Analyst: Half a Million Kindles Sold in '08

Last Updated Feb 3, 2009 12:21 PM EST

For reasons that have never been entirely clear, has not been at all forthcoming about its Kindle e-book reader. One aspect no doubt has to do with the company's choice to employ a proprietary technology in an age when open-source products are proliferating.

But Amazon's brass must not have been able to reach a consensus about the Kindle, and whether it helps or hurts the online retailer massive book-selling business.

At present, Amazon says the device is out of stock, but it has never revealed how many of the pricey ($359) devices were sold.

Today, however thanks to some clever detective work by Citi Investment Research Analyst Mark Mahaney, we have a new estimate that Amazon sold 500,000 Kindles last year. This is substantially more (~35 percent) than many analysts, including Mahaney, had been predicting.

Mahaney noted that a regulatory filing from Sprint Nextel Corp., which is the main wireless network for Kindle downloads, stated that 210,000 of "certain wholesale devices" were activated on Sprint's network during the July-September period by "wholesale partners prior to selling the device to the end customer."

Mahaney concludes that this figure refers to the number of Kindles that were purchased during Q-3 last year. (So far, neither Sprint nor Amazon is reacting to the report.)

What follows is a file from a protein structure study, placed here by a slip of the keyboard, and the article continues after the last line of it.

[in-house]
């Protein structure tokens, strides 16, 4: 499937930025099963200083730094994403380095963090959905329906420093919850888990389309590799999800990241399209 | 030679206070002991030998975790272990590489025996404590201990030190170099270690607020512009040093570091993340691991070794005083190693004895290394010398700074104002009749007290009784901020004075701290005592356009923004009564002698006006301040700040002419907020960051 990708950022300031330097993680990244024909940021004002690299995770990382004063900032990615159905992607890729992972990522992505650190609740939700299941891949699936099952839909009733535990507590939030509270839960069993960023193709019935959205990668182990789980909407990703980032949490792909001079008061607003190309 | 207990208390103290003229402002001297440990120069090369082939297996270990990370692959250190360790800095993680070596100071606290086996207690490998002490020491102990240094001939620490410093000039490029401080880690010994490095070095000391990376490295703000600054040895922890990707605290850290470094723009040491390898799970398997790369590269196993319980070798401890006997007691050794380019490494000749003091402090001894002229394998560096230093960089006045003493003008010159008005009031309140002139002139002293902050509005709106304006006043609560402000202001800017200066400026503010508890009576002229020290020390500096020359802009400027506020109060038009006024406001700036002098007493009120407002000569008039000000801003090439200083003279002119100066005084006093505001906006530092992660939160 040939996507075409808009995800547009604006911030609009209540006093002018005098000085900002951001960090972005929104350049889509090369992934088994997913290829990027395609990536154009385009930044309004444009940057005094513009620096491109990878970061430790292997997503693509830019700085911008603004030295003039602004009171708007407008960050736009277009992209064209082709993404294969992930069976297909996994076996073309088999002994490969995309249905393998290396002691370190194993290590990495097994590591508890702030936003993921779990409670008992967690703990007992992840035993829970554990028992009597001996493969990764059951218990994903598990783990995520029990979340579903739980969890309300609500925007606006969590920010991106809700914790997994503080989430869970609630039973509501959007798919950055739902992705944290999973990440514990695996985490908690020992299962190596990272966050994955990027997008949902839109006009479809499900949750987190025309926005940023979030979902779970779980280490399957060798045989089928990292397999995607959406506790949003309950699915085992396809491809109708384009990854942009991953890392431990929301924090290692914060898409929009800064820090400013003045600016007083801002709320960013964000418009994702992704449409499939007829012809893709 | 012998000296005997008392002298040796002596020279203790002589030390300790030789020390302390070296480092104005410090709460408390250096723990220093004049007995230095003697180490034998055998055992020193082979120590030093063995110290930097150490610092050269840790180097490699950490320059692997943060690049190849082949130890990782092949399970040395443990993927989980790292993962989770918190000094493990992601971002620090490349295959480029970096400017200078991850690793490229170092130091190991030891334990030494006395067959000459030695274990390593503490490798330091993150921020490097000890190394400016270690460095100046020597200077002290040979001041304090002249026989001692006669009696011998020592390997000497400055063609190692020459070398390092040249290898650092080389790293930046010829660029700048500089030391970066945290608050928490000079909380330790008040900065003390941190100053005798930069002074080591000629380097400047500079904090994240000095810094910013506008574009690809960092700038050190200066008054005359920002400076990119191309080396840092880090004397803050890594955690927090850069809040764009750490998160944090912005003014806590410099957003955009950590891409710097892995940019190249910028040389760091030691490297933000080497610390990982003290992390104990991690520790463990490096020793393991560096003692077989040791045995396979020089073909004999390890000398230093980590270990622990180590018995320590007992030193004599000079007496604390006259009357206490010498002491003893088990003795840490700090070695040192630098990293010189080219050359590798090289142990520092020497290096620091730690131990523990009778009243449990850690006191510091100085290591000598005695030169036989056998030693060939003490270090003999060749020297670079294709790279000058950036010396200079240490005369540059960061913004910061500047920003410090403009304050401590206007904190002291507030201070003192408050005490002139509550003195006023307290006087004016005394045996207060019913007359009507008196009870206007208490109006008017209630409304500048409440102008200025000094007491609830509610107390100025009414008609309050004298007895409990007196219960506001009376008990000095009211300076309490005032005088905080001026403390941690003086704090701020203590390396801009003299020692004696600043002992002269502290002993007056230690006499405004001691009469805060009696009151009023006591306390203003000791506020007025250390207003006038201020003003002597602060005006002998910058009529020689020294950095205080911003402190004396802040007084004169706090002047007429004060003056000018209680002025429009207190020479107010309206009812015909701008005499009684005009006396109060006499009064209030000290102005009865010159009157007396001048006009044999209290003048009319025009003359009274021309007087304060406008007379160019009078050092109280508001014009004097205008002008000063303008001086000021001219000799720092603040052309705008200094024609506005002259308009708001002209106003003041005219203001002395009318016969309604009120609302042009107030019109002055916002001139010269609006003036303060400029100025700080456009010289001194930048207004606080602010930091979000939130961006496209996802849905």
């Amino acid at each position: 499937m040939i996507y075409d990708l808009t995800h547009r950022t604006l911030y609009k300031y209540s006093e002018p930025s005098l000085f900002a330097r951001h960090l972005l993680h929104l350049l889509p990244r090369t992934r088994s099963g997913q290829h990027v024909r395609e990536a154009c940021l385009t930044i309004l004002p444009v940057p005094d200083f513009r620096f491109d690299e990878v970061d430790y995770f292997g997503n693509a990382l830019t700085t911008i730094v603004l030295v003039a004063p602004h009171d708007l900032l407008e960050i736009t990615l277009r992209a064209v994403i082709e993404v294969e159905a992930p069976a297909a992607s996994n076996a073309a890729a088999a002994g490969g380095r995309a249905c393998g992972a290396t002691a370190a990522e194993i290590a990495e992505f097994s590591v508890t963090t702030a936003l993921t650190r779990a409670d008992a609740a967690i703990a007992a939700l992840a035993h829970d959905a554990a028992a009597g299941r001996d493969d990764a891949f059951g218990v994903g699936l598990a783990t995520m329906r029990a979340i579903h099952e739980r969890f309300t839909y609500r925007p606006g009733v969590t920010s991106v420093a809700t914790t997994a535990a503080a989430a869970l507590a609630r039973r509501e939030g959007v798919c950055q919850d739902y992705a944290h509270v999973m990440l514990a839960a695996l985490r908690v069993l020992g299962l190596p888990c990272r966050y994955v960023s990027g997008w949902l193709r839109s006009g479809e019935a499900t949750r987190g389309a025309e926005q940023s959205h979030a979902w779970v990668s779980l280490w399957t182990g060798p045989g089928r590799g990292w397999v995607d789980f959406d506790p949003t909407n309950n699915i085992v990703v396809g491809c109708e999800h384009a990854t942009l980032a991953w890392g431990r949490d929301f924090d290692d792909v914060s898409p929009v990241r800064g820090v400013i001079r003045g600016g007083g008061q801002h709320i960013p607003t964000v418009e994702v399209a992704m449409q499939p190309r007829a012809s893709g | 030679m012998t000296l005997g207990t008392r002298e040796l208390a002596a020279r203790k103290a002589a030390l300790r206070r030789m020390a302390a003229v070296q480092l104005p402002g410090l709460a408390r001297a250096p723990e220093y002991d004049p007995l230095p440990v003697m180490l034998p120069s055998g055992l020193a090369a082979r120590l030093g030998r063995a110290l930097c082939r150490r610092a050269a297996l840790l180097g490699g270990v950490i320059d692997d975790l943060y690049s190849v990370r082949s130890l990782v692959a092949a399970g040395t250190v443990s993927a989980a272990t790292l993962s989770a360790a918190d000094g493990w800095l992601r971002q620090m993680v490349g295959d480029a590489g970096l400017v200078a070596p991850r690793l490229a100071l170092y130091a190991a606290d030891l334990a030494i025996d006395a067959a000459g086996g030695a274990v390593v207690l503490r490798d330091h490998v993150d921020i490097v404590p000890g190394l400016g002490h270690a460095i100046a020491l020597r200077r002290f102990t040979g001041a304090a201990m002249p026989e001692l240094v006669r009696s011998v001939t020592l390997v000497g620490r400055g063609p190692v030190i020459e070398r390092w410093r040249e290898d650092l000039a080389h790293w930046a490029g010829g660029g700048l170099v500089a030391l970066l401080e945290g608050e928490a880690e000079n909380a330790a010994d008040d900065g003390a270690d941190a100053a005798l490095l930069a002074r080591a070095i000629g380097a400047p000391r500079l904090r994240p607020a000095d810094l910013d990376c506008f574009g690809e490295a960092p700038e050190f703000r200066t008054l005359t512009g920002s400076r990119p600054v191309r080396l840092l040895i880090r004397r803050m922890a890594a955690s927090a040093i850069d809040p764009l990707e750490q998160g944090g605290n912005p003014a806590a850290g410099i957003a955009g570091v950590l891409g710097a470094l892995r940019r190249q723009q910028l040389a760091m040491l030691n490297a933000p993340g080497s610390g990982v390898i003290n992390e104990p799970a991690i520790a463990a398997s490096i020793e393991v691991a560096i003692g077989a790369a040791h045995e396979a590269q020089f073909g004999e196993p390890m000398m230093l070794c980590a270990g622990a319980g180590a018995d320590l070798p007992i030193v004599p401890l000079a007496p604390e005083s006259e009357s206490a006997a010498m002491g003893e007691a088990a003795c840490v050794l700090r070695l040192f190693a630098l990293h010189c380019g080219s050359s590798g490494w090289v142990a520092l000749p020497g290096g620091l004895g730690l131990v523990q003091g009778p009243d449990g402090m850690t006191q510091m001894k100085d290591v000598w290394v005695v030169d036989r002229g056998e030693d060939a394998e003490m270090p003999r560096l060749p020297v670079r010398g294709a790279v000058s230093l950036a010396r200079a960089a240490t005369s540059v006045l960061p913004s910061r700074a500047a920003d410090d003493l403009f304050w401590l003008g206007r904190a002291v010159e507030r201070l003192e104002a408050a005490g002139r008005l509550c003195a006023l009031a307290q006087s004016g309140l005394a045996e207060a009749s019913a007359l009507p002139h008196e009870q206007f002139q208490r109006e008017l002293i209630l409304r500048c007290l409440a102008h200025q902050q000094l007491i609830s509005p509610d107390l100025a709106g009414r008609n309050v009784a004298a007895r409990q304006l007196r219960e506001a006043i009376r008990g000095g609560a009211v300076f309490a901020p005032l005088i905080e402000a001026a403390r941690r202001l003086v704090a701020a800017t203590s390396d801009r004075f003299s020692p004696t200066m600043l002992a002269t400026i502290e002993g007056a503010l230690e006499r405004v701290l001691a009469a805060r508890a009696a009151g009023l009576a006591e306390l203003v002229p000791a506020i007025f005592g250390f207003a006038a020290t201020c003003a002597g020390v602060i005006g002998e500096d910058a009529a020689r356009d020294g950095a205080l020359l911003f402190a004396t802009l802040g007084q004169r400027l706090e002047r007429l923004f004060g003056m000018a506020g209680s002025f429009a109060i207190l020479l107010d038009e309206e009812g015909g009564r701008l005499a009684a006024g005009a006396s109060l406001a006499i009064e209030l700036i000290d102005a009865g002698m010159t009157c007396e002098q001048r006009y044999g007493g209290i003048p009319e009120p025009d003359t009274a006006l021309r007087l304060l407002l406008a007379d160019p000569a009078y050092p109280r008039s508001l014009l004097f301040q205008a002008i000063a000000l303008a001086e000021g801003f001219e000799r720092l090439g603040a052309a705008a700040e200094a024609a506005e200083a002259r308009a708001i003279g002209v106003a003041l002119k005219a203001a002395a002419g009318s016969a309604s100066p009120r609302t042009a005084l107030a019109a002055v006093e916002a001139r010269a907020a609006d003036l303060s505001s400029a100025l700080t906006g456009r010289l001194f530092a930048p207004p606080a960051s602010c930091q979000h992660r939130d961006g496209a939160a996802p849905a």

In Q-4, Amazon added another 45,000 book titles to the Kindle's inventory, bringing the total to 230,000. It's hardly "the long tail," yet, but it does indicate that a merket for e-books is beginning to emerge.

Industry rumors indicate Amazon will be releasing a new version of the device soon. Mahaney believes that revenue from the Kindle could rise to $1.2 billion by 2010 -- which would account for as much as four percent of Amazon's total revenue that fiscal year.

Note: This post continues what will be an ongoing series of articles about the growing e-book industry. Our most recent previous post covered Smashwords, a digital self-publishing platform.

  • David Weir

    David Weir is a veteran journalist who has worked at Rolling Stone, California, Mother Jones, Business 2.0, SunDance, the Stanford Social Innovation Review, MyWire, 7x7, and the Center for Investigative Reporting, which he cofounded in 1977. He’s also been a content executive at KQED, Wired Digital,, and Excite@Home. David has published hundreds of articles and three books,including "Raising Hell: How the Center for Investigative Reporting Gets Its Story," and has been teaching journalism for more than 20 years at U.C. Berkeley, San Francisco State University, and Stanford.